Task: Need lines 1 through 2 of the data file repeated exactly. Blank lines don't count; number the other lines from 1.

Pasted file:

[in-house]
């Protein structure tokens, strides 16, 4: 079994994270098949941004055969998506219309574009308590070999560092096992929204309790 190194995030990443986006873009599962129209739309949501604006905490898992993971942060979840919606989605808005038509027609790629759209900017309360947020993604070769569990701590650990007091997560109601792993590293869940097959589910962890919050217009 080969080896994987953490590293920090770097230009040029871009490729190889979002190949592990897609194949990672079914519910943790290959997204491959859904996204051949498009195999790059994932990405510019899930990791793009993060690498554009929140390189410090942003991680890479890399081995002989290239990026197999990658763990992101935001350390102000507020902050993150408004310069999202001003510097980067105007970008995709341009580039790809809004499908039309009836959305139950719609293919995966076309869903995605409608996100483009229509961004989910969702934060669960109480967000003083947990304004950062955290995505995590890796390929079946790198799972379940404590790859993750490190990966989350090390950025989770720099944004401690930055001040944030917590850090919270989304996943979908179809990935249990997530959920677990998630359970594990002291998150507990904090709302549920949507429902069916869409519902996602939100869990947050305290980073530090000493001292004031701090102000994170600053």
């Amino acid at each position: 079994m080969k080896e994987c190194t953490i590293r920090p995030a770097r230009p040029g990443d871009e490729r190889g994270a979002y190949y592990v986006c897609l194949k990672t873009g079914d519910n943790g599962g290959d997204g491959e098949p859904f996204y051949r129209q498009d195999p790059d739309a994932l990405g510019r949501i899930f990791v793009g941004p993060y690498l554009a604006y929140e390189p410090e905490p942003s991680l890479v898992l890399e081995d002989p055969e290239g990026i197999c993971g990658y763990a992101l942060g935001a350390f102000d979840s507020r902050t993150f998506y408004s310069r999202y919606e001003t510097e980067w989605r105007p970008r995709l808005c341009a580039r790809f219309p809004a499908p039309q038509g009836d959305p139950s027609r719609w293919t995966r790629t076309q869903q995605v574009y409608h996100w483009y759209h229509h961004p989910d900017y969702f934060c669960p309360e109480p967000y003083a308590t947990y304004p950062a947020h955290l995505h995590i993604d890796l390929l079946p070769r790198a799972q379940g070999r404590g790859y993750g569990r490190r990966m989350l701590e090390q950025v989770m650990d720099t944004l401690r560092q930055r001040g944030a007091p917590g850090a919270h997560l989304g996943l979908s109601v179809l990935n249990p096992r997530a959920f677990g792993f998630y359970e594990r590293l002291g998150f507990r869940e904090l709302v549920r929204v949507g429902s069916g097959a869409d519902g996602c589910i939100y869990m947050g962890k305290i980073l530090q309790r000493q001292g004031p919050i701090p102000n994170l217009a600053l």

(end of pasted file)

[in-house]
């Protein structure tokens, strides 16, 4: 079994994270098949941004055969998506219309574009308590070999560092096992929204309790 190194995030990443986006873009599962129209739309949501604006905490898992993971942060979840919606989605808005038509027609790629759209900017309360947020993604070769569990701590650990007091997560109601792993590293869940097959589910962890919050217009 080969080896994987953490590293920090770097230009040029871009490729190889979002190949592990897609194949990672079914519910943790290959997204491959859904996204051949498009195999790059994932990405510019899930990791793009993060690498554009929140390189410090942003991680890479890399081995002989290239990026197999990658763990992101935001350390102000507020902050993150408004310069999202001003510097980067105007970008995709341009580039790809809004499908039309009836959305139950719609293919995966076309869903995605409608996100483009229509961004989910969702934060669960109480967000003083947990304004950062955290995505995590890796390929079946790198799972379940404590790859993750490190990966989350090390950025989770720099944004401690930055001040944030917590850090919270989304996943979908179809990935249990997530959920677990998630359970594990002291998150507990904090709302549920949507429902069916869409519902996602939100869990947050305290980073530090000493001292004031701090102000994170600053």